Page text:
Stronger enforcement

Stronger enforcement

London needs much stronger enforcement against operators who put profits before lives by allowing unlicensed, untrained lorry drivers, or unsafe vehicles, to operate on our roads. In its first month of enforcement the City of London Police Commercial Vehicle Unit found that, 95 of the suspect 136 lorries they stopped had to be taken off the road for non-compliance or safety reasons, including lack of insurance, driving without the appropriate licence, with an unsafe load, or not accurately recording driver hours.

Lorry driver Barry Meyer was unlicensed and uninsured when he ran over and killed Alan Neve in Holborn in July 2013, and had been banned from driving several times previously. While Mr Meyer was sentenced to three and a half years in jail, the police have yet to take action to prosecute the operator that allowed Mr Meyer to drive without checking that he had a valid licence. The lorry owner and transport manager who employed Barry Meyer failed to turn up to an inquiry set up by the government's Traffic Commissioner. Their operating licence was revoked however it appears that another family member had already set up a licence in a different name allowing them to continue putting dangerous lorries on London streets.

Traffic Commissioners lack the resources to stop this common practice of evading enforcement. The law must protect cyclists from the risk of death or serious injury by ensuring dangerous drivers are never allowed to drive a heavy goods vehicle on London’s roads.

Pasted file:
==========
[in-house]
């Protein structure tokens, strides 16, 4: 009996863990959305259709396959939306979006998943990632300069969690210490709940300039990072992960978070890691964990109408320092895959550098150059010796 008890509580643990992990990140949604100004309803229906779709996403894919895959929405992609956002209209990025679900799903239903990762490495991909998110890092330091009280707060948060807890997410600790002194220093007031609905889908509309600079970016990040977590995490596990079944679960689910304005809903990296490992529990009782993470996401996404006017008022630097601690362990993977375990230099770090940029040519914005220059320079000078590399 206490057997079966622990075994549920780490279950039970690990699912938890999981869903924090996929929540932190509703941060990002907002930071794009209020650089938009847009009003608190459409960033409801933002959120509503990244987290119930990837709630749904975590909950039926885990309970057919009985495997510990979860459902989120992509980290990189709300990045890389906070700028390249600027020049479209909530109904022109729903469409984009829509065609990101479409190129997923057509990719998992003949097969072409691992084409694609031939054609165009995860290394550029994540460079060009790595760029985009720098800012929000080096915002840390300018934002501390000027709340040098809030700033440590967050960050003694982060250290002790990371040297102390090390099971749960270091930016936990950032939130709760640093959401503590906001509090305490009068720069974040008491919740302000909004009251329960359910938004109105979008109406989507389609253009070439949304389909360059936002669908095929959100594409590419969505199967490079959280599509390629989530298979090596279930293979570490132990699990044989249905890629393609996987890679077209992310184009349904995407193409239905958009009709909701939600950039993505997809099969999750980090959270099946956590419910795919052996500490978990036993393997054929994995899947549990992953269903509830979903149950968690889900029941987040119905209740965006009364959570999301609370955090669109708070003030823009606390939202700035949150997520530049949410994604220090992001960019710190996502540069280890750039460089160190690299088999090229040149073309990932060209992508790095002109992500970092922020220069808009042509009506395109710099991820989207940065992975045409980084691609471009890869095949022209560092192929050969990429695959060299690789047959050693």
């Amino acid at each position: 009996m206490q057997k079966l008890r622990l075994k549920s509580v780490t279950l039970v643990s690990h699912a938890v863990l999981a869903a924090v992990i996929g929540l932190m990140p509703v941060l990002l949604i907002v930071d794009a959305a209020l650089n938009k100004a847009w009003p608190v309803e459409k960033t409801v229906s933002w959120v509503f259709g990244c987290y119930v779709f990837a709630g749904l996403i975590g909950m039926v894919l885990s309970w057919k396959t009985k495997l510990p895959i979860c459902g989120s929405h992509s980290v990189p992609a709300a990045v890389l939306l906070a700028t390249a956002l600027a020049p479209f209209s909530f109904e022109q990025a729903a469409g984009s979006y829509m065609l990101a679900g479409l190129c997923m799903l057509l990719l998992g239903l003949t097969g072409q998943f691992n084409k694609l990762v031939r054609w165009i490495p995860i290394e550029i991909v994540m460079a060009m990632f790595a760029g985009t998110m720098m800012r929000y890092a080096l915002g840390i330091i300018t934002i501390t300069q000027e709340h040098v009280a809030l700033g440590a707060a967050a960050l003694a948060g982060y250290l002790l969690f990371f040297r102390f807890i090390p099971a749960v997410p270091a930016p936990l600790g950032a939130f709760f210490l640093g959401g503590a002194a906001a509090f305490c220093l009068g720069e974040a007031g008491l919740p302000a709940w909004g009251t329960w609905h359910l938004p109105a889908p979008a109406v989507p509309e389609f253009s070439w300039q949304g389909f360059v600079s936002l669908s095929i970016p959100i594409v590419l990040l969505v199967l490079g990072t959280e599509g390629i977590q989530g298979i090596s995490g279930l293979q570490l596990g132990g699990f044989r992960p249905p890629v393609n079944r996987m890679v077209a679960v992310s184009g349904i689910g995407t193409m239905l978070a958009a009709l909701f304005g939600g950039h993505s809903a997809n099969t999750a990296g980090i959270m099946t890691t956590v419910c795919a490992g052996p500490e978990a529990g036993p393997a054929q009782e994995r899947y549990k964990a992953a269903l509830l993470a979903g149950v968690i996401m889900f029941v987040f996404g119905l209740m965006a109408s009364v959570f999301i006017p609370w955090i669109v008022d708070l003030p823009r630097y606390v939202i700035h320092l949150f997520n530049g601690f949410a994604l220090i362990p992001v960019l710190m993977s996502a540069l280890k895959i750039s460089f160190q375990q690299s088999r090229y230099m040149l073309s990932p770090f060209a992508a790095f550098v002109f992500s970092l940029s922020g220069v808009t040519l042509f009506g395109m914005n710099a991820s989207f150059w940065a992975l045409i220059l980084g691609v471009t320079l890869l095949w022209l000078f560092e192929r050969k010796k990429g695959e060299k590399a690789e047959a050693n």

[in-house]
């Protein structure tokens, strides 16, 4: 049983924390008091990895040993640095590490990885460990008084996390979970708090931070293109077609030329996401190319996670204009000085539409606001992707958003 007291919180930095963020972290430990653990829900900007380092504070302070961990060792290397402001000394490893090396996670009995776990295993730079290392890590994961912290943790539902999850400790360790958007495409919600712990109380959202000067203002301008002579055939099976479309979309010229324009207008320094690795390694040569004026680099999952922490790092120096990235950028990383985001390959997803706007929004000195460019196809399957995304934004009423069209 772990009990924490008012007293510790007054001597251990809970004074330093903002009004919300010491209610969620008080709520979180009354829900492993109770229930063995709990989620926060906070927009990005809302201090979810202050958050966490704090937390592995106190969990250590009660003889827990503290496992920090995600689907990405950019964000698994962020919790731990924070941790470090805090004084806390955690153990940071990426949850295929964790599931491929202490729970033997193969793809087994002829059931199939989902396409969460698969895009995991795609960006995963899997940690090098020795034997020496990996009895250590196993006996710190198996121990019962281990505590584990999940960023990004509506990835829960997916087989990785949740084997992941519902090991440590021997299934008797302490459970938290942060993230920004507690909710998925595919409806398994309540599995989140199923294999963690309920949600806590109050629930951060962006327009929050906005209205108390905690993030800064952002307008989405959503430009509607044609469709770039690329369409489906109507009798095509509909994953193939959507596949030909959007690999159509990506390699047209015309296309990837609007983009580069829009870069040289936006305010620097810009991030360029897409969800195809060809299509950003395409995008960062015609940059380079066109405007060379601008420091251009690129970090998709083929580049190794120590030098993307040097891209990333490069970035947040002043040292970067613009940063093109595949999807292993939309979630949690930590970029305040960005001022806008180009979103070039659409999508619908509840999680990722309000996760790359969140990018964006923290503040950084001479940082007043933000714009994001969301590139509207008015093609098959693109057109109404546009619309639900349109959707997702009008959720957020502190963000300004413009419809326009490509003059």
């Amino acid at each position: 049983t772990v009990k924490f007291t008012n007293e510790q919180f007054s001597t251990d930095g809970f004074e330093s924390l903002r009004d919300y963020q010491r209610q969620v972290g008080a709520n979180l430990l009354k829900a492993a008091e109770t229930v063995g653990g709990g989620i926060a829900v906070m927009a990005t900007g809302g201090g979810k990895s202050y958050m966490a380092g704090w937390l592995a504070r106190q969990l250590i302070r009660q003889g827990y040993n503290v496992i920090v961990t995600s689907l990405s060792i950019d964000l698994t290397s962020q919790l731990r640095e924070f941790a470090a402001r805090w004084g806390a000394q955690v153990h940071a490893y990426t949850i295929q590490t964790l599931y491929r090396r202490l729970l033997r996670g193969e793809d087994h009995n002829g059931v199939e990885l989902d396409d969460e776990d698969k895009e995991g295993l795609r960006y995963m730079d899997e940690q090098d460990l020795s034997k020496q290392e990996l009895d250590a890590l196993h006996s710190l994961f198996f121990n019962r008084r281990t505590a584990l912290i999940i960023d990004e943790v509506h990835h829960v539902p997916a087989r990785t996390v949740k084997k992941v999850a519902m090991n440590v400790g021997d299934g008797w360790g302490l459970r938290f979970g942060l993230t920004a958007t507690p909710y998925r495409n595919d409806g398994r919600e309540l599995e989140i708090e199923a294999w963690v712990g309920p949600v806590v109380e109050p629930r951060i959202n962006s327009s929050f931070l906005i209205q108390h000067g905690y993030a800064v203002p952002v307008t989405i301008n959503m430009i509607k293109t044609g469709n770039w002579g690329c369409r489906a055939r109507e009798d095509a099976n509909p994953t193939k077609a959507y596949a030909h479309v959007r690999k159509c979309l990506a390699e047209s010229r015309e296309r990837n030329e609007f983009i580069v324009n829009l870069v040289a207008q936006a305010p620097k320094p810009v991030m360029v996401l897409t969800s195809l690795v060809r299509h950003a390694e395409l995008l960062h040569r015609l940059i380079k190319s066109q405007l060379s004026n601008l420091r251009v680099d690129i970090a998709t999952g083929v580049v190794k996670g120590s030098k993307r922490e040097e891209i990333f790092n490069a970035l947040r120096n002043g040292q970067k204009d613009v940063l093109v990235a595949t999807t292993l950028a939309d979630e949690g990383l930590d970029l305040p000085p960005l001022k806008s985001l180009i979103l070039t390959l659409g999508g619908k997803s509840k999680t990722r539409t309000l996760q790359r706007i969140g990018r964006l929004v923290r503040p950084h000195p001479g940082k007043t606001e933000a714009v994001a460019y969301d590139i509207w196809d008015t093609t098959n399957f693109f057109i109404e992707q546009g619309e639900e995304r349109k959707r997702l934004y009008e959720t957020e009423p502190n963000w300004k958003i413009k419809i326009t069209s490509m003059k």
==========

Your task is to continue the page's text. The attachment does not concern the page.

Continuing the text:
Much more attention needs to be given to the management of lorry operators, drivers and vehicle fleets.  Best practice standards, as established by Transport for London’s Fleet Operator Recognition Scheme (FORS) and its Construction Logistics and Cycle Safety (CLoCS) initiatives, should be a requirement in all contracts. The Traffic Commissioners and Health & Safety Executive need to be given greater powers and resources to act as effective safety regulators, to remove unsafe lorry operators from the roads.

Organisations which hire lorry operators need to have access to information about lorry operators’ safety records, known as Operator Risk Compliance Scores (OCRS).  At present, OCRS data (which are based on operators' records in MOT tests, roadside checks, Traffic Commissioners' findings and other sources) are collected by the Driver and Vehicle Standards Agency, but are confidential, being available only to the operators themselves. Publishing this data would enable clients to show due diligence by avoiding operators with poor safety records when contracting for haulage and other lorry services.